Heart of Darkness Questions and Answers
by Joseph Conrad

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How does Heart of Darkness address British imperialism in the 19th century?

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Heart of Darkness presents British imperialism as a cruel, exploitative system that destroys the lives of indigenous people for the benefit of their colonial overlords. At first, Marlow is incredibly enthusiastic about heading out to Africa. Unlike his aunt, however, he doesn't see the imperial project as a noble cause that brings the benefits of Western civilization to the poor, benighted natives of the so-called Dark Continent. He understands that this is largely a gigantic economic enterprise designed to enrich the mother country. But the further he travels up the Congo river, even cynical Marlow becomes more and more disillusioned by the whole project.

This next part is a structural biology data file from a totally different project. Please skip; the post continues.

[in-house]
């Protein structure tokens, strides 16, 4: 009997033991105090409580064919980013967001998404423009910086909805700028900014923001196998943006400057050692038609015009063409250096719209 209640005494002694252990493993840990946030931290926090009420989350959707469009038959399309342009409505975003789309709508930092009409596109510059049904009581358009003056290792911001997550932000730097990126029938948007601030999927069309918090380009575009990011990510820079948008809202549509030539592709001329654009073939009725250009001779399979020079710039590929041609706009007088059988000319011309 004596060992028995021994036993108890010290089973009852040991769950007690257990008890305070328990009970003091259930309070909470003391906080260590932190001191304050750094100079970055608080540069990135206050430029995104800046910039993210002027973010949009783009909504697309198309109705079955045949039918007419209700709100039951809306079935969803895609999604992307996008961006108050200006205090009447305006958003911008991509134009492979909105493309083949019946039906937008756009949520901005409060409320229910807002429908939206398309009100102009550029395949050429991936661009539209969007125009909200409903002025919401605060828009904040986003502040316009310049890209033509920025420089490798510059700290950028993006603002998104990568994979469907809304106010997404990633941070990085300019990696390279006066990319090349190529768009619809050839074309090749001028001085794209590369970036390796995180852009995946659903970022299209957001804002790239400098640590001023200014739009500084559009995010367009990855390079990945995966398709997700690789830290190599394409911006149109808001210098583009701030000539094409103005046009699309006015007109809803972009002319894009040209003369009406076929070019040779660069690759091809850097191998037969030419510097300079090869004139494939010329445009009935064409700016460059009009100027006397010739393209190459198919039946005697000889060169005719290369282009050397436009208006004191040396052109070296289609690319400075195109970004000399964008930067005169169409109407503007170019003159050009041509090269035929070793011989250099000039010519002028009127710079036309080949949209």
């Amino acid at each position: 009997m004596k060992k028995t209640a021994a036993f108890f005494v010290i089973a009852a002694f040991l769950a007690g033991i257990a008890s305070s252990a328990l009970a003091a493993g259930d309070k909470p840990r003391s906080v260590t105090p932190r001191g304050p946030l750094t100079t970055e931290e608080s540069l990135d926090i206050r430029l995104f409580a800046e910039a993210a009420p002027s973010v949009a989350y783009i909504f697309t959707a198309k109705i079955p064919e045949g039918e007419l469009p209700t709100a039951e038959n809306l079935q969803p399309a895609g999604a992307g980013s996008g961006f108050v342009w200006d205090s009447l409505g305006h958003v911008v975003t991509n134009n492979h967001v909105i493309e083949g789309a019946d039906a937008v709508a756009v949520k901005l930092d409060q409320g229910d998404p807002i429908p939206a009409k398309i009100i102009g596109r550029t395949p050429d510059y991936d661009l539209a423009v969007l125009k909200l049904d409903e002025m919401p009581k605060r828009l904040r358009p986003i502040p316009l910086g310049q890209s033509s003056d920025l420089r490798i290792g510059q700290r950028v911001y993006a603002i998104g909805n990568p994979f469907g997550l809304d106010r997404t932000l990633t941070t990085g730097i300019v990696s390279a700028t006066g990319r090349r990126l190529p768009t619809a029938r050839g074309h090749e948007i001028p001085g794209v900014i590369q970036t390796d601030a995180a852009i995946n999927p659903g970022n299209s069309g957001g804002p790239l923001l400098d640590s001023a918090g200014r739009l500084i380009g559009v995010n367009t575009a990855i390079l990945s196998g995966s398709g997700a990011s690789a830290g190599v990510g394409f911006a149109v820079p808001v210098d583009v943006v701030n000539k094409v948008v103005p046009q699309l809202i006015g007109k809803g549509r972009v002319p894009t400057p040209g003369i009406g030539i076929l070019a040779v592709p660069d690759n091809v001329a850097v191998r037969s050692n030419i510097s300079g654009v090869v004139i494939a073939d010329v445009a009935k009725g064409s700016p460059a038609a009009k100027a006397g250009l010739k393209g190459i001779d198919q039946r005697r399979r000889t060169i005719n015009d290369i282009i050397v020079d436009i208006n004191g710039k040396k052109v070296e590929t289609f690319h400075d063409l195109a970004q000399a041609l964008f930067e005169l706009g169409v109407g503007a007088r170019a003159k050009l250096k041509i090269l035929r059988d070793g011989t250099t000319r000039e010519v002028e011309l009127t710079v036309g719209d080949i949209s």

To be sure, the Congo was in Belgian, not British, hands. But the evils that Marlow discovers on his travels are equally applicable to his own country's vast empire. Here, as elsewhere, imperialism has a disastrous effect not only on the indigenous people, but also on the colonialists themselves. And Kurtz is the paradigm example of this.

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